Nurses in England, Wales and Northern Ireland have started a nationwide strike in the largest action of its kind in NHS history.
Staff will continue to provide "life-preserving" and some urgent care but routine surgery and other planned treatment is likely to be disrupted.
The Royal College of Nursing said staff had been given no choice after ministers refused to reopen pay talks.
RCN general secretary Pat Cullen has called on the government to "do the decent thing" and resolve the dispute before the year ends.
Ms Cullen told BBC Breakfast the strike marked "a tragic day in nursing".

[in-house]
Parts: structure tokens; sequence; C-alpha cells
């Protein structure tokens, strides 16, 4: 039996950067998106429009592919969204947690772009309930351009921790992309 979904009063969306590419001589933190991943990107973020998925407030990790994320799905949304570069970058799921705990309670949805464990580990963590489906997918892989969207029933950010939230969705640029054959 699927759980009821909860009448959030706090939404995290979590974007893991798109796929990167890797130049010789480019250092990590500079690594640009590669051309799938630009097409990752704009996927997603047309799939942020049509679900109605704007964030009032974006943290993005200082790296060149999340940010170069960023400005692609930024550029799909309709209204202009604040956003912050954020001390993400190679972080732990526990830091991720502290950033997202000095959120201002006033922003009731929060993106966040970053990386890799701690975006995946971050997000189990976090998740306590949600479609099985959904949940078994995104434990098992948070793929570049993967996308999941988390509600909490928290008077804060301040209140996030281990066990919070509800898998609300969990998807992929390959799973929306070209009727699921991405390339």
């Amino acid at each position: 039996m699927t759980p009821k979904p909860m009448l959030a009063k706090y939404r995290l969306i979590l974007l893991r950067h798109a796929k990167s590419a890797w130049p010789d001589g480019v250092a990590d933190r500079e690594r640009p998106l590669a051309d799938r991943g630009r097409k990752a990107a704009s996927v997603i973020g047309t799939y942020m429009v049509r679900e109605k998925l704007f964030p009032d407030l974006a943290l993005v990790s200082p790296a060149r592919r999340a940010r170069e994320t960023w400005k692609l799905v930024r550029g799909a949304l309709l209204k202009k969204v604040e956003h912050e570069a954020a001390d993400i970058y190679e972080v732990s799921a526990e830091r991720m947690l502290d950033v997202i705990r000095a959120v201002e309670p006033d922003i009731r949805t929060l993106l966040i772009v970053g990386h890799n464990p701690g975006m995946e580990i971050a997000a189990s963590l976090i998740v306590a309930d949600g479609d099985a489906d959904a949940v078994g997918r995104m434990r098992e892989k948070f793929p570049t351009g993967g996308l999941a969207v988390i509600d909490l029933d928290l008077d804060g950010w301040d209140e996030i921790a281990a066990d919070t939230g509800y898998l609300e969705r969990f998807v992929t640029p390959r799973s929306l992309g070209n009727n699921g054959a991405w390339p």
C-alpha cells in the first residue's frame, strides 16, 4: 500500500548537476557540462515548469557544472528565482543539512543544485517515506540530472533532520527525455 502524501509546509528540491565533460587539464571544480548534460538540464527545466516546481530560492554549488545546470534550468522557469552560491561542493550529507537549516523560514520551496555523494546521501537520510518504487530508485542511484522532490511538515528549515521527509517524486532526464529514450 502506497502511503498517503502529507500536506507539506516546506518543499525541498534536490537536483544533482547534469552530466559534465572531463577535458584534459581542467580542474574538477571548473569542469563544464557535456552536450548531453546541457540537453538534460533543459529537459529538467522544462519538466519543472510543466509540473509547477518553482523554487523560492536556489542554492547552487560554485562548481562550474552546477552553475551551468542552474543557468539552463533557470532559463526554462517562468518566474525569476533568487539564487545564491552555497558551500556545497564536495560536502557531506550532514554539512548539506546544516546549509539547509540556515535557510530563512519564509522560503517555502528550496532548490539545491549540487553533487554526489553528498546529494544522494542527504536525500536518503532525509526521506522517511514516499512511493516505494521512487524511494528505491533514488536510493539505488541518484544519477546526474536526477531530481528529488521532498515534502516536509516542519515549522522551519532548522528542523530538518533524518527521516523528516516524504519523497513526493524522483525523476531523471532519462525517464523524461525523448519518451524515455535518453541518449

"We need to stand up for our health service, we need to find a way of addressing those over seven million people that are sitting on waiting lists, and how are we going to do that? By making sure we have got the nurses to look after our patients, not with 50,000 vacant posts, and with it increasing day by day," she said.
Health Minister Maria Caulfield, a former nurse, accepted "it is difficult" living on a nurse's wage, but said that a 19% pay rise "is an unrealistic ask".
Under trade union laws, the RCN has to ensure life-preserving care continues during the 12-hour strike.
Chemotherapy and kidney dialysis should run as normal, along with intensive and critical care, children's accident and emergency and hospital neonatal units, which look after newborn babies.
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Source: BBC News, 15 December 2022